When you join a group, you can see the profiles of all members, and they can see yours. And each month, you can send 15 individual messages to members of any of your groups for free. This limit applies to all of your groups, so it’s 15 free messages per month total, not for each group.
Speaking of groups, they’re still there, but they’re harder to find than they were before. In fact, the first time I wanted to find my groups after the interface changed, I had to ask my friend and colleague Ruwaida Vakil. She told me to:
· Scroll down my profile to Following.
· Click on the relevant group OR
· Click See More to find my other groups.
Things Freelancers Must Do
Profiles have also changed a lot. They look cleaner, but you need to know about some of the differences and revise your profile to maximize your impact.
Update the Beginning of Your Summary
The Summary is now part of the top section of your profile. Only the first 201 characters show (45 in mobile) before you have to click See more to read the rest of the summary. So what you say first has to be concise and client focused. I had to revise the beginning of my summary because I had a subhead in all caps that looked great before. In the new design, LinkedIn ran the subhead into my text, which made I look like I made a mistake and didn’t make much sense.
Williams also recommends putting contact info in first 201 or 45 characters. That’s not a bad idea, at least for now, since the contact information is now in a new place (to the right of the main profile instead of part of the header) and people may not know it’s still there.
Industries are no longer shown, but they’re still there behind the scenes, and used by LinkedIn’s search algorithm.
Check Your Photo and Background Image
Profile photos and background images are different now. Your profile photo, now in center of the intro section, is smaller and round. Make sure that it still looks good, and that key parts of the photo haven’t been cropped out.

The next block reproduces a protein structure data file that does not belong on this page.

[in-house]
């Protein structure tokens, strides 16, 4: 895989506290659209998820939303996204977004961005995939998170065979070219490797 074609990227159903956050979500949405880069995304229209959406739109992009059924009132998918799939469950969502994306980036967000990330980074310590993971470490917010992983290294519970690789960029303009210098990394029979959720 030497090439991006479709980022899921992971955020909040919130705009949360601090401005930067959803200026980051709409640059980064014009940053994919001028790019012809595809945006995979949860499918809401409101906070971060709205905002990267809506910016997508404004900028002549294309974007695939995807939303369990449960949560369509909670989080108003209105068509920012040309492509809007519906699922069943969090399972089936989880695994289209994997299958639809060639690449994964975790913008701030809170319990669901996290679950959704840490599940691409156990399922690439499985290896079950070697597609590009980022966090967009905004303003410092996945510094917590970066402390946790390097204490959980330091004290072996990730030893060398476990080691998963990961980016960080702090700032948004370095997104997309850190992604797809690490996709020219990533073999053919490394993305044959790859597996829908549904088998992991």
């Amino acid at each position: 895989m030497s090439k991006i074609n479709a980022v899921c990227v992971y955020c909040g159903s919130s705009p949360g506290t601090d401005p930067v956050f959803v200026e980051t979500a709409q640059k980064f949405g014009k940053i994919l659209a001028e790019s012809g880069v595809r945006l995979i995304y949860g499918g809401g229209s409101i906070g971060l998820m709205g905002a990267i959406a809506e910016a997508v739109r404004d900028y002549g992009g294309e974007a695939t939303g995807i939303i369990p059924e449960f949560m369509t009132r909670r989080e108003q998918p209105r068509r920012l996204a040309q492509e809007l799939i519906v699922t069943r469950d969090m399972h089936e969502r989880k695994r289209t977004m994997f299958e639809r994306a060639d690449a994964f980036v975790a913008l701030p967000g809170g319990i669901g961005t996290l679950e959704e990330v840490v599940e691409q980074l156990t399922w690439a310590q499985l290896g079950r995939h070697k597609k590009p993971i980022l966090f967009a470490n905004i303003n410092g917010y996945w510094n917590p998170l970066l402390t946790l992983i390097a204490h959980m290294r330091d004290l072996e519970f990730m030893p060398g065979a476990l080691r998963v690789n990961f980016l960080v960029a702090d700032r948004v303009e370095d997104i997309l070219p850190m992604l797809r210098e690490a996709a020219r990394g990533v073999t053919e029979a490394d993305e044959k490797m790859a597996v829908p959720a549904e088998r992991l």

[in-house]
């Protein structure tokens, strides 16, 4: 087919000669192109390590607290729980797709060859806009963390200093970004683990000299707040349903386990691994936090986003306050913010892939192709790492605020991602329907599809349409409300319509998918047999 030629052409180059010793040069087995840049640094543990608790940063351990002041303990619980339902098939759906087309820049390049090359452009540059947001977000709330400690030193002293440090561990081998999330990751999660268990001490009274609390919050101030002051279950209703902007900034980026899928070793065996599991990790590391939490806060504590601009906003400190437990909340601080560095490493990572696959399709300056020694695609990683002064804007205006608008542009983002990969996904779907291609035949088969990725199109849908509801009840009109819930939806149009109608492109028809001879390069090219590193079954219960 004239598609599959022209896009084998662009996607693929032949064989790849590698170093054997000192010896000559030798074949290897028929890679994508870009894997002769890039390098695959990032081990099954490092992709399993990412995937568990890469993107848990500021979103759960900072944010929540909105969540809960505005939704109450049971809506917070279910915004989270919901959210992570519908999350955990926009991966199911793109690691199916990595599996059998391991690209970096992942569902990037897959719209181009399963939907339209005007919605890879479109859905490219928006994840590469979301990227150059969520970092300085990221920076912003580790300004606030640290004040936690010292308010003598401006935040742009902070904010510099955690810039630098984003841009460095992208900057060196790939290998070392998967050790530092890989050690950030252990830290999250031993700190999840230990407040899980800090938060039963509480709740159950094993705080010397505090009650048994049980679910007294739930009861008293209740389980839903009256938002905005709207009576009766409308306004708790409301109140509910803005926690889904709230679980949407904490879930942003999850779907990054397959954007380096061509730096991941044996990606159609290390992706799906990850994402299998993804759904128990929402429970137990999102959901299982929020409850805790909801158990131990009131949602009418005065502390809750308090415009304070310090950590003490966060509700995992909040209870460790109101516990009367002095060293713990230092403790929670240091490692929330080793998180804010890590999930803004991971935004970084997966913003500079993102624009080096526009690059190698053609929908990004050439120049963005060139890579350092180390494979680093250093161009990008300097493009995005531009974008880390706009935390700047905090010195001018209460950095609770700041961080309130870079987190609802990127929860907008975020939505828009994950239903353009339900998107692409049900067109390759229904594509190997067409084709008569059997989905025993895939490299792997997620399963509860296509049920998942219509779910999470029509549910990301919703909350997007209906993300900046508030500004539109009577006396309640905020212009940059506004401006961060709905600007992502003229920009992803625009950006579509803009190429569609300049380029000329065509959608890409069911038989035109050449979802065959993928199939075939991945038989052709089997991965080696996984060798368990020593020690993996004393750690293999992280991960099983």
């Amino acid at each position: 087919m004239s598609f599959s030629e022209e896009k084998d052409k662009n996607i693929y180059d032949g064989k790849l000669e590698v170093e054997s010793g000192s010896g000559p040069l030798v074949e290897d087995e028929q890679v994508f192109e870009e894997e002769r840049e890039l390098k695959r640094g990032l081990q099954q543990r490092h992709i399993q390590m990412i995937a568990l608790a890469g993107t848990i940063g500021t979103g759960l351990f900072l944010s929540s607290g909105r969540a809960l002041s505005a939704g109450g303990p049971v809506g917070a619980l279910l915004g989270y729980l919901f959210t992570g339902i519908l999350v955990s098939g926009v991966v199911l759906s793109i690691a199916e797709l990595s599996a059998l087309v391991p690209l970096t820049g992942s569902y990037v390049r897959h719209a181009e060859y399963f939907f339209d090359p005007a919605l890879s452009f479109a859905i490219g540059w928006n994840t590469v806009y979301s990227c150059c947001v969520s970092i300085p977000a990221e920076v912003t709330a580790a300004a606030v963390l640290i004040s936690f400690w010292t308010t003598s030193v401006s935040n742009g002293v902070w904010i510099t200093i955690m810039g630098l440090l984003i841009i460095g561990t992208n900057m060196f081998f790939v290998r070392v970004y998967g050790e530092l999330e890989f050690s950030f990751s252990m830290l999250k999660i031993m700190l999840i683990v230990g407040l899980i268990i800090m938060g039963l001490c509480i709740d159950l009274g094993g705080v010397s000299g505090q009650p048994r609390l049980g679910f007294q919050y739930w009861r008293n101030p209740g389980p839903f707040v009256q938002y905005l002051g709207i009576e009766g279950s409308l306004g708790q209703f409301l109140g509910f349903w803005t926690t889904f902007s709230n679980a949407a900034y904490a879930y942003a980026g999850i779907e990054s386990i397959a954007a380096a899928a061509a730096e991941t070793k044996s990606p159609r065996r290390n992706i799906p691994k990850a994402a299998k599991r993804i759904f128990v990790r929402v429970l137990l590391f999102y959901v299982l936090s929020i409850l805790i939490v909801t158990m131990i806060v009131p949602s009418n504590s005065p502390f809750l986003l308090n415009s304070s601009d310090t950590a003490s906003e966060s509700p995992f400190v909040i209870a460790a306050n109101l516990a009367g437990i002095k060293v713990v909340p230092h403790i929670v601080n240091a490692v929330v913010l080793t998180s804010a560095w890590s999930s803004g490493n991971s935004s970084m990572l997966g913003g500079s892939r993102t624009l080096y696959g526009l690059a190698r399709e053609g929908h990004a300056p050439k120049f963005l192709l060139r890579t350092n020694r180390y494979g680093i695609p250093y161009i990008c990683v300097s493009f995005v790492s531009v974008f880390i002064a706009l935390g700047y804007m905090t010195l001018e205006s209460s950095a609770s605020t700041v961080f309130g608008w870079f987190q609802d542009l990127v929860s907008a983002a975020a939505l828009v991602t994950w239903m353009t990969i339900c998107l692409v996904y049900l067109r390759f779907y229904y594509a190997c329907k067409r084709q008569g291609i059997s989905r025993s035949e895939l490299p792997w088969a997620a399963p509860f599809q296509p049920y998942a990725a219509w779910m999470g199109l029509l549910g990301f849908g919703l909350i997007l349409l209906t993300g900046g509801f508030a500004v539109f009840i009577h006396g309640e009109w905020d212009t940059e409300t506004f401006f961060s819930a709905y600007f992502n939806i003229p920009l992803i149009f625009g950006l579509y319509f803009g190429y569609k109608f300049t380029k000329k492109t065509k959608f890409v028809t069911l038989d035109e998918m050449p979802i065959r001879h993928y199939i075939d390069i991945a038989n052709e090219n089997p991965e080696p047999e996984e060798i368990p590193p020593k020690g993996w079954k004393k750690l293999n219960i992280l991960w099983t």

Profiles, including the background image, look different depending on whether the user is on a smart phone, tablet, laptop, or desktop. 60% of users access LinkedIn on smart phones or tablets.
The size of the background image has changed. This was another thing I had to change. Before, I had a beautiful shot of the Himalayas from a trip to Nepal. In the new design, only a little of the mountains showed and it just look strange.
LinkedIn recommends that background images be 1536 x 768 pixels. My first new background image was smaller and LinkedIn wouldn’t accept it. So I had to use Canva to re-size it. Williams says that the best background image is something generic and simple. Don’t use an image that has information people need to read — because it may not be visible or legible across smart phones, tablets, laptops, and desktops.
Help More People Find You
Keywords are still important in your headline, which is still limited to 120 characters, but not so much in the rest of your profile.
The vast majority of searches, says Williams, are influenced by:
· Your activity
· Things you have in common with the people searching for you
· Skills listed, especially when the people searching for you have matching skills
· Your network; if you’re closer to someone (e.g., 1st degree connection instead of 3rd degree connection), you’ll come up higher in his/her search results
· Profile views.
Sharing and engaging (your activity) helps you rank higher in search results. The top of your home page has a prompt to “Share an article, photos, or update.” It’s important to share relevant articles, photos, and updates that people engage with (like, comment, or share). And it’s important to like, comment, or share your connections’ articles, photos, and updates.
Additional Information and View Profile As are both gone now. Advice for contacting us was under Additional Information. But you can easily put this information in your summary. In fact, I always put my contact info in my summary, and used Additional Information as a place to include it again.
I think View Profile As was an important feature because it let me see what my profile looks like to other people. I tried to get to the “public” view by Googling myself and clicking on the link to my LinkedIn profile, but I didn’t. Lastly, you can’t move profile sections or the order of your recommendations.
There is a new section called Accomplishments, where you can add projects, courses, publications, certifications, honors and awards, and patents. To add another item to the same category, you have to click the category again in the box on the right.
Here are a few resources for learning more about the changes to LinkedIn: